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In the late nineteenth and early twentieth centuries, opening ceremonies of world's fairs were routinely consummated with a “touch of a button” on an ordinary telegraph. Yet in a striking shift from co-located events, United States presidents began triggering these ceremonies,
as well as machines, fountains, and fairground lights, from a distance in early experiments with teleoperation. This article interrogates how media discourses framed and interpreted long-distance acts for readers, with particular emphasis on how these narratives imagined touch was transmitted—and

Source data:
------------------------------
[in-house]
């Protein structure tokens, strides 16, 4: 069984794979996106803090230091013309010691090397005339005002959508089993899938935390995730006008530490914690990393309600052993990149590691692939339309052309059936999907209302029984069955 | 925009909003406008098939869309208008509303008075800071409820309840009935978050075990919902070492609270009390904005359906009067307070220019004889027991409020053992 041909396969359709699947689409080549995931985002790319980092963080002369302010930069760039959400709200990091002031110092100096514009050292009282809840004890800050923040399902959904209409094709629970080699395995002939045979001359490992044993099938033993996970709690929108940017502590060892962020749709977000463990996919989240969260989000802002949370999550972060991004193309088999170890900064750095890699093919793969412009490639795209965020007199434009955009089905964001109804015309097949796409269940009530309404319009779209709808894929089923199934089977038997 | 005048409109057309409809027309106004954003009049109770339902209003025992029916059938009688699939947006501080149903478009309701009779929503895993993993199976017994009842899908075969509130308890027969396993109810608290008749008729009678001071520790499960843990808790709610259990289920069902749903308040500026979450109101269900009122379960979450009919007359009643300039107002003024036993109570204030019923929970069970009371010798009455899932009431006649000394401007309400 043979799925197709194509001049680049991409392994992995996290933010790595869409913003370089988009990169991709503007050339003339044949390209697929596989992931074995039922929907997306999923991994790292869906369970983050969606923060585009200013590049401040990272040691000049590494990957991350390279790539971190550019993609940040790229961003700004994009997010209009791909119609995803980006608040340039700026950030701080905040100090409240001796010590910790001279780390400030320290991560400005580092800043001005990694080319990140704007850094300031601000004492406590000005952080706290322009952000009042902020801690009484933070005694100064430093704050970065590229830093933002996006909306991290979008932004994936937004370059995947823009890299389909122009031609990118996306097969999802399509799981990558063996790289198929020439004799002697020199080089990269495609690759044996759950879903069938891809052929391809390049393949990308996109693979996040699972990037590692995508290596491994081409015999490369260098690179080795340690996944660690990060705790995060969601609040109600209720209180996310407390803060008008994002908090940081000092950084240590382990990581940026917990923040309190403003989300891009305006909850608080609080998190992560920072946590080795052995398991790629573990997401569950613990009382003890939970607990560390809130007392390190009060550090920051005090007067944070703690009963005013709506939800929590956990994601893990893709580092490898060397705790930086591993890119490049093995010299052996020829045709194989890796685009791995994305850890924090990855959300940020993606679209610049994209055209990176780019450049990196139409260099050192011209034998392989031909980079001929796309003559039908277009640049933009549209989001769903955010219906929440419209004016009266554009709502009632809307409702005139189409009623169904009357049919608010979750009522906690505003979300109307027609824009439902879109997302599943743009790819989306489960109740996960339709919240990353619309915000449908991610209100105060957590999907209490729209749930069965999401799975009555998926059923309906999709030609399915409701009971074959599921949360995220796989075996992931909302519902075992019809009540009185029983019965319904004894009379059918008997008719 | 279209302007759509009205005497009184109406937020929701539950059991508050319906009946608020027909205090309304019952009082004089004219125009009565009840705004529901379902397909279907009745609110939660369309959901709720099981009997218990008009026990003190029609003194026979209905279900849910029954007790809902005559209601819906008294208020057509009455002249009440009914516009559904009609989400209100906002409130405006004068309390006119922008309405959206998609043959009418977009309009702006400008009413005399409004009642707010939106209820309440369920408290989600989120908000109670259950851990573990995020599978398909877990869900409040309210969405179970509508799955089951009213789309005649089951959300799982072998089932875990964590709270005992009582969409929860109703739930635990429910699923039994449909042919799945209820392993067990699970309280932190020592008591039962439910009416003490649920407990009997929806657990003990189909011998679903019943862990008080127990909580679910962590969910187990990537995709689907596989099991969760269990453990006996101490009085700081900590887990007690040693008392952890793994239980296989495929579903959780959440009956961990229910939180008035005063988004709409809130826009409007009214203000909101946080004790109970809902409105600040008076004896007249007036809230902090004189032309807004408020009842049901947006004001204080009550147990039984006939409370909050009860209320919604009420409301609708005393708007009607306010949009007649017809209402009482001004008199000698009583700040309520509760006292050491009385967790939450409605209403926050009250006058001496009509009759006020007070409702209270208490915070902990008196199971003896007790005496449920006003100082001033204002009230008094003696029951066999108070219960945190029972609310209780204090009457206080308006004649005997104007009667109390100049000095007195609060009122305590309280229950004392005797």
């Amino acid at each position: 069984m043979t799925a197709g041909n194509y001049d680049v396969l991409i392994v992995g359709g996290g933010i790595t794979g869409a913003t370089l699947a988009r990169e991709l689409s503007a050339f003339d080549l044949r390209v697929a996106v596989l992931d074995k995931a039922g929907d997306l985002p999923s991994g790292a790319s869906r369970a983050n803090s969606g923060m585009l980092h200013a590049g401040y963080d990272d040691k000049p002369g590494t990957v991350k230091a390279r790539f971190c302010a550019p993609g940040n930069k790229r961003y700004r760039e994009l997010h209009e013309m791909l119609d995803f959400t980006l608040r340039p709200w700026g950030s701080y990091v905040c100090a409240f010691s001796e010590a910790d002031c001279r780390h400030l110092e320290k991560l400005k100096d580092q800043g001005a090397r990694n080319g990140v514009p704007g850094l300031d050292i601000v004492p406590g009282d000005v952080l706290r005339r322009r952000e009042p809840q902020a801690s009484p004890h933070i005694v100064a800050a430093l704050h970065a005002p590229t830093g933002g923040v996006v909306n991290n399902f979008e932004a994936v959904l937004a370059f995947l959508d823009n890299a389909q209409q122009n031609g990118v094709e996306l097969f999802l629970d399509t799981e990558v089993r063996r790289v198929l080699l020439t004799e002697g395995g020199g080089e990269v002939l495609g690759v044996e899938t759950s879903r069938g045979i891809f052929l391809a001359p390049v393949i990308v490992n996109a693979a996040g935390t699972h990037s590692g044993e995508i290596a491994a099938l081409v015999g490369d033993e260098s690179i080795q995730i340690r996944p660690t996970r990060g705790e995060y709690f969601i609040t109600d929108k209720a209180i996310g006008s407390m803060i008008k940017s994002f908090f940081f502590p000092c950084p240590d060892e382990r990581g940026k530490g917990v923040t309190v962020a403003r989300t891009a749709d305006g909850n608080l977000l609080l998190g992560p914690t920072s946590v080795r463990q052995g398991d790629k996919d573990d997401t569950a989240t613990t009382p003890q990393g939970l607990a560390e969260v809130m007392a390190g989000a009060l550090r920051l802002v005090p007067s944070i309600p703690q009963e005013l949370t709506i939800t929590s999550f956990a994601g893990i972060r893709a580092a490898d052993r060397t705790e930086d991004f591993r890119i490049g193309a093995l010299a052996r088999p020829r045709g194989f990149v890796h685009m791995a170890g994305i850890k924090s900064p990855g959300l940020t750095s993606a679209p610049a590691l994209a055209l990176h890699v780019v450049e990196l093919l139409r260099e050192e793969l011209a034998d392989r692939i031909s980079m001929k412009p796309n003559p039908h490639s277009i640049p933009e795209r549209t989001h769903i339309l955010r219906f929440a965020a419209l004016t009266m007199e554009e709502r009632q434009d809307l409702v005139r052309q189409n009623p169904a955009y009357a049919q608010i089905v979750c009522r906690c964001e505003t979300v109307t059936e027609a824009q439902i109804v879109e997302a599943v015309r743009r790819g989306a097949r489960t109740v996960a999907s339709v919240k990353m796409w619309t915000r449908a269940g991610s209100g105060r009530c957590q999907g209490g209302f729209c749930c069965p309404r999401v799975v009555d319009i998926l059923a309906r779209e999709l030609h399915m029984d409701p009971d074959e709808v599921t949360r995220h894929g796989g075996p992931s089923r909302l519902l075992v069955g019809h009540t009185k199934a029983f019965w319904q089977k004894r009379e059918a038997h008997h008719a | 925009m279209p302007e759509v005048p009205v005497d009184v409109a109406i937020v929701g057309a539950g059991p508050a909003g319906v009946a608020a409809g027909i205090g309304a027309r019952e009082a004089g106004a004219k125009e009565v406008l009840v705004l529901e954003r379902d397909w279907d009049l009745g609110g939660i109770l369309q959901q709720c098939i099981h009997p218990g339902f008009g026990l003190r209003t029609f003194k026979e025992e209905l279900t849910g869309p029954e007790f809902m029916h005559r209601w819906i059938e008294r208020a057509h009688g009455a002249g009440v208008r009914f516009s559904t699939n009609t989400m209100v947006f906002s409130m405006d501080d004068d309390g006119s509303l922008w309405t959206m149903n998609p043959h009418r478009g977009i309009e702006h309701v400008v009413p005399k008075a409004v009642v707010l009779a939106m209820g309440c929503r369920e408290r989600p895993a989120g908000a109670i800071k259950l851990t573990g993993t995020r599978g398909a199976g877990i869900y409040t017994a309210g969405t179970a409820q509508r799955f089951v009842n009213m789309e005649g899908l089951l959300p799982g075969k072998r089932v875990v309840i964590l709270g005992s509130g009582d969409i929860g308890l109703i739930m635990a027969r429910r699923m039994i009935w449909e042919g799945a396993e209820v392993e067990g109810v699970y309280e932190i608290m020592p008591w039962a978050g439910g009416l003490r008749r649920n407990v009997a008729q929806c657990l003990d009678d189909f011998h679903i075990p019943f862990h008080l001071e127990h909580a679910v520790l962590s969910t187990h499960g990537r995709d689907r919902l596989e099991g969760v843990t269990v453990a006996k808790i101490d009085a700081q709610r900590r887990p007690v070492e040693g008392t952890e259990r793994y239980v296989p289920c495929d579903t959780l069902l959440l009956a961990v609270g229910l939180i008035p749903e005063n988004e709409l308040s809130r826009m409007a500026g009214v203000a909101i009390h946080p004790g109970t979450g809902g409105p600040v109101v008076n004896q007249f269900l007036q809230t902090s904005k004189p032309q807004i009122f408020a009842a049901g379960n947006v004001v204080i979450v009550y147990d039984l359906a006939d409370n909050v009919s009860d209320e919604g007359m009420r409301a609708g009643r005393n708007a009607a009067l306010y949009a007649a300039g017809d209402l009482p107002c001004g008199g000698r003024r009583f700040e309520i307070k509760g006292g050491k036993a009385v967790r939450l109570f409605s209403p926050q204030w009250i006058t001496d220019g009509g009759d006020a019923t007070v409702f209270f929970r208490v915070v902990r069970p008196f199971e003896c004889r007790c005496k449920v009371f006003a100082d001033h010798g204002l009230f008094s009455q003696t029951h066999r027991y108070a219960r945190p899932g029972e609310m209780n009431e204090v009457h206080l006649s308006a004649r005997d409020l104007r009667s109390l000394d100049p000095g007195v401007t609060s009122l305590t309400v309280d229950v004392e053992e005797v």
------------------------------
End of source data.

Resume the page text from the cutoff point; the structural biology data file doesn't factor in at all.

communicated—through wires. It calls first for increased scholarly attention to the ways that bodies assert themselves through acts of long-distance connectivity, past and present; and second, for the creation of a robust cultural history that examines precursors to teleoperation and
telepresence within the broader historiography of communication and media.